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Reviewed by:
  • Lift Every Voice: The History of African American Music
  • Nick Salvatore
Lift Every Voice: The History of African American Music. By Burton W. Peretti. Lanham: Rowman & Littlefield Publishers. 2009.

This is a welcome and useful book. Burton Peretti has written a compact overview of African American music that reflects a changing culture's expressive commentary over time. While specialists will understandably want more (Eileen Southern's detailed survey of African American music down to the mid-twentieth-century, The Music of Black Americans: A History, remains quite valuable), Peritti has created in a short text (170 pages) an interpretation that is both informative and pointed, as well as an accessible introduction for students and the general reader.

The book begins with West Africa and discusses the complex evolution of that music, through the trauma of captivity, the middle passage, and enslavement, to the New World. The music could not remain unchanged, for to remain viable it needed to address these dramatic new experiences. Mixing traditional structures with elements found in their new environment, African Americans created for themselves a music that spoke to their evolving cultural needs. And "spoke" is the right metaphor for Peretti who stresses the importance of the West African oral traditions in African American music from slave work chants down to hip hop. Almost every form of African American music is represented in this volume: spirituals as well as the classical concert tradition; blues, gospel, and rhythm & blues; jazz in most of its forms; Motown and soul, "pop" and funk, rap and hip hop. But this is not simply a narrative, although it is that too. Rather, Peretti's emphasis on the music's social and cultural meaning as well as the musicality itself enables him to present a clear yet sophisticated analysis.

Peretti's fundamental theme follows, with some critical corrections, the Czech composer Antonin Dvorak's famous 1892 observation that in "the negro melodies of America I discover all that is needed for a great and noble [American] school of music." (41) Peretti accurately notes that it would be through popular music, and not the classical tradition as Dvorak thought, that African American music would eventually permeate American musical culture. Further, in grounding that music in its broader cultural context, Peretti reveals its impact on Americans, black and white. Within the African American community, the music evoked a racial pride that sustained, encouraged, and proclaimed [End Page 272] a black consciousness across many centuries. Nor did the varieties of African American music live in sustained conflict with each other. The work songs and spirituals sung by generations of enslaved people could also find expression in the majestic classical singing of the Fisk Jubilee Singers, Marion Anderson, and Jessye Norman; and, despite initial negative reactions from some black church congregations, the creative mixture of blues, gospel, and R&B in the work of Ray Charles, Sam Cooke, and Aretha Franklin awed most critics.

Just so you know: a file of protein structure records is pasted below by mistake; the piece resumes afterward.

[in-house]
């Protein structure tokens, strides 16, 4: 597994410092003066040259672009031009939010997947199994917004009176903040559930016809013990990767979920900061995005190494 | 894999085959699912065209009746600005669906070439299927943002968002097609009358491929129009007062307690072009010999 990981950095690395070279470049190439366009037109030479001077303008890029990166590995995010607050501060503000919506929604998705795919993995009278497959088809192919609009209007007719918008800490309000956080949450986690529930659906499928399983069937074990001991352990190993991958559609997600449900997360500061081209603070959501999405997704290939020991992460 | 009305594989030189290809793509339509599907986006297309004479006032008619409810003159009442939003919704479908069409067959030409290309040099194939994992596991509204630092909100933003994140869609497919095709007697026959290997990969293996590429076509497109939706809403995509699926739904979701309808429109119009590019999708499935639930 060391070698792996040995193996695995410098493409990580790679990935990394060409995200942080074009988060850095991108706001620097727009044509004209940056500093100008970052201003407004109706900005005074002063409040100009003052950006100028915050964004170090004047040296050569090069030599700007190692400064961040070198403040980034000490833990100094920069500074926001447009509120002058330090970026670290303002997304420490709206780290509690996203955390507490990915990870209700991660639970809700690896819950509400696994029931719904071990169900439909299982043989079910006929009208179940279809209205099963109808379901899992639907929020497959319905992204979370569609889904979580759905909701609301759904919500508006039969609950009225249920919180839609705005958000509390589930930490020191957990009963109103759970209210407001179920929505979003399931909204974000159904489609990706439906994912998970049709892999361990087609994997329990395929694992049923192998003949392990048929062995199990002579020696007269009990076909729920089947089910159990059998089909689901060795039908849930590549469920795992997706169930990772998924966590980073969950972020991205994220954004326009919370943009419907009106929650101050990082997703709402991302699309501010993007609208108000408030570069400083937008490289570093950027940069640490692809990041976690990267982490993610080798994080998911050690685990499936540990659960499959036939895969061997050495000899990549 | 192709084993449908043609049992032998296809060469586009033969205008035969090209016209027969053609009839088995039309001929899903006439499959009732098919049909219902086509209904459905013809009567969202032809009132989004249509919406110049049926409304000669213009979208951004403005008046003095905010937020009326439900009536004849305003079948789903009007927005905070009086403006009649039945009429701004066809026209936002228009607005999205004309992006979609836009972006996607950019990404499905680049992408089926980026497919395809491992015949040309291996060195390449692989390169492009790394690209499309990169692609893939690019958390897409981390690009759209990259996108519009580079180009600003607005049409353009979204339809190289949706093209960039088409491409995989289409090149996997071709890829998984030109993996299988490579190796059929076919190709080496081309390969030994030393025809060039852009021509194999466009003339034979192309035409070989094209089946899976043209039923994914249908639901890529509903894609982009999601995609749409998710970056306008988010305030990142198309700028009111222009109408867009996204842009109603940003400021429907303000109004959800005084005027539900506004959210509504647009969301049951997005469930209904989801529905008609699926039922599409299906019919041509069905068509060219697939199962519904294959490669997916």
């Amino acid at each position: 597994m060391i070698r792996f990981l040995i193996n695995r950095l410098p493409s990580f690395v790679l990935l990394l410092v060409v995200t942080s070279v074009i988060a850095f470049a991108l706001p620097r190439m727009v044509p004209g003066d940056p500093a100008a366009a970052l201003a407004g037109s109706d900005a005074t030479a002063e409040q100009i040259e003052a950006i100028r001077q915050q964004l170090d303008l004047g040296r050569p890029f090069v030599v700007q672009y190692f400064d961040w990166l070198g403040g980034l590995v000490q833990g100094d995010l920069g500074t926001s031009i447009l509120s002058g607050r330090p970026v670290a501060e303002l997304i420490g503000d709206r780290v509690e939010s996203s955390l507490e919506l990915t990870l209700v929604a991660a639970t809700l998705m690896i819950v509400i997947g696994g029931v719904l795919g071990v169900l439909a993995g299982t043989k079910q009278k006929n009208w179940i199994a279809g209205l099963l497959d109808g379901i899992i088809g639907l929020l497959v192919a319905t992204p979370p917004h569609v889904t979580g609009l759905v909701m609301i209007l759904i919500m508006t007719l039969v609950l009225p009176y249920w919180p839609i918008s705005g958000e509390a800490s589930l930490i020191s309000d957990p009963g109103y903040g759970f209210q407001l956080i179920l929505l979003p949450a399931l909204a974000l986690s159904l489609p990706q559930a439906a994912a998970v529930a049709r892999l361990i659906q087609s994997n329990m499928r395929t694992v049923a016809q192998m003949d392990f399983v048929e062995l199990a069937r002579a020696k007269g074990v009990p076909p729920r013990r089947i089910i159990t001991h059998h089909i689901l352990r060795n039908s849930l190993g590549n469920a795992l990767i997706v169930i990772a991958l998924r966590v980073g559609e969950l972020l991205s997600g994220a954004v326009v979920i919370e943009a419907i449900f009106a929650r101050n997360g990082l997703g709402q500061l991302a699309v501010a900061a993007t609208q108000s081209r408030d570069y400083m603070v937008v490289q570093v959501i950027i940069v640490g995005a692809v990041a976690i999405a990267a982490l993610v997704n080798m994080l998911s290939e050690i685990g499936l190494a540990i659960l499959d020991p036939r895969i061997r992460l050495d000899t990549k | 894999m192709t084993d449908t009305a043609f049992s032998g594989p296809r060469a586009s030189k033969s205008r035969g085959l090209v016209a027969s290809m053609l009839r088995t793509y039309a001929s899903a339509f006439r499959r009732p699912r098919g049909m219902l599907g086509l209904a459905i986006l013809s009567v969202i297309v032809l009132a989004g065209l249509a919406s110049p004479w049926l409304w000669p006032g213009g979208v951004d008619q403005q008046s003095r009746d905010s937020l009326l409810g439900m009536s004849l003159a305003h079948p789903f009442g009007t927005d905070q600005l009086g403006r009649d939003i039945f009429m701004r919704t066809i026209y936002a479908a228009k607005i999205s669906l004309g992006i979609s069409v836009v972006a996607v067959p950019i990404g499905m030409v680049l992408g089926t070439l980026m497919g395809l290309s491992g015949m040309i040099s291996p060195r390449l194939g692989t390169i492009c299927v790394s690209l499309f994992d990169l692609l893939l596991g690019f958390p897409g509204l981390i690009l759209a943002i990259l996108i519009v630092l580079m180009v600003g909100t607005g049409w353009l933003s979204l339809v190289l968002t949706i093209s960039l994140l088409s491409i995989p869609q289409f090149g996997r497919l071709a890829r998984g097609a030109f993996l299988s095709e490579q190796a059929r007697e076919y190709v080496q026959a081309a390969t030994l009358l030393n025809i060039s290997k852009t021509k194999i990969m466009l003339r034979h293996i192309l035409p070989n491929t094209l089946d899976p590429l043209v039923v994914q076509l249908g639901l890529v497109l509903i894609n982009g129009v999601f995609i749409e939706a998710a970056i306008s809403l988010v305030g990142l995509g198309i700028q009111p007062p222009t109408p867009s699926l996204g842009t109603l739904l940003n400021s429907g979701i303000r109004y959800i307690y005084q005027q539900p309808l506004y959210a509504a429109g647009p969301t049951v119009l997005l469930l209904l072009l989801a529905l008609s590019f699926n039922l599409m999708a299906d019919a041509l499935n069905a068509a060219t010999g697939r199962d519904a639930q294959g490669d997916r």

Among white Americans, Peretti suggests, imitation often suggested the depth of this music's influence. At times, whites were simply impressed by the music's polyrhythmic power; often, however, white artists, perceiving the commercial possibilities of African American music's appeal after 1920, "co-opted" it, creating a stylized version of the original. This latter response, particularly in jazz, had a complex effect on the music itself. During the 1930s, Peretti explains, the musicians of "the jazz age"—Louis Armstrong, Duke Ellington, Fletcher Henderson, Sidney Bechet, for example—created a music that marked the start of "popular music's role as a weapon for community pride and activism among urban blacks" (93). The music itself raised a new sense of the possible and, with the echoes of Marcus Garvey's oratory still powerful, encouraged more public assertions and demands for equality and justice. With notable exceptions (Artie Shaw, Gene Krupa, and Benny Goodman), white musicians quickly realized the commercial possibilities and created "tamer" versions of this jazz that were nonetheless new and vibrant among whites. This, in turn, propelled younger black musicians—Charlie Parker, Thelonious Monk, Dizzy Gillespie, and Miles Davis among them—to reach for a more complex, demanding, and innovative jazz that transcended both accepted norms and a...


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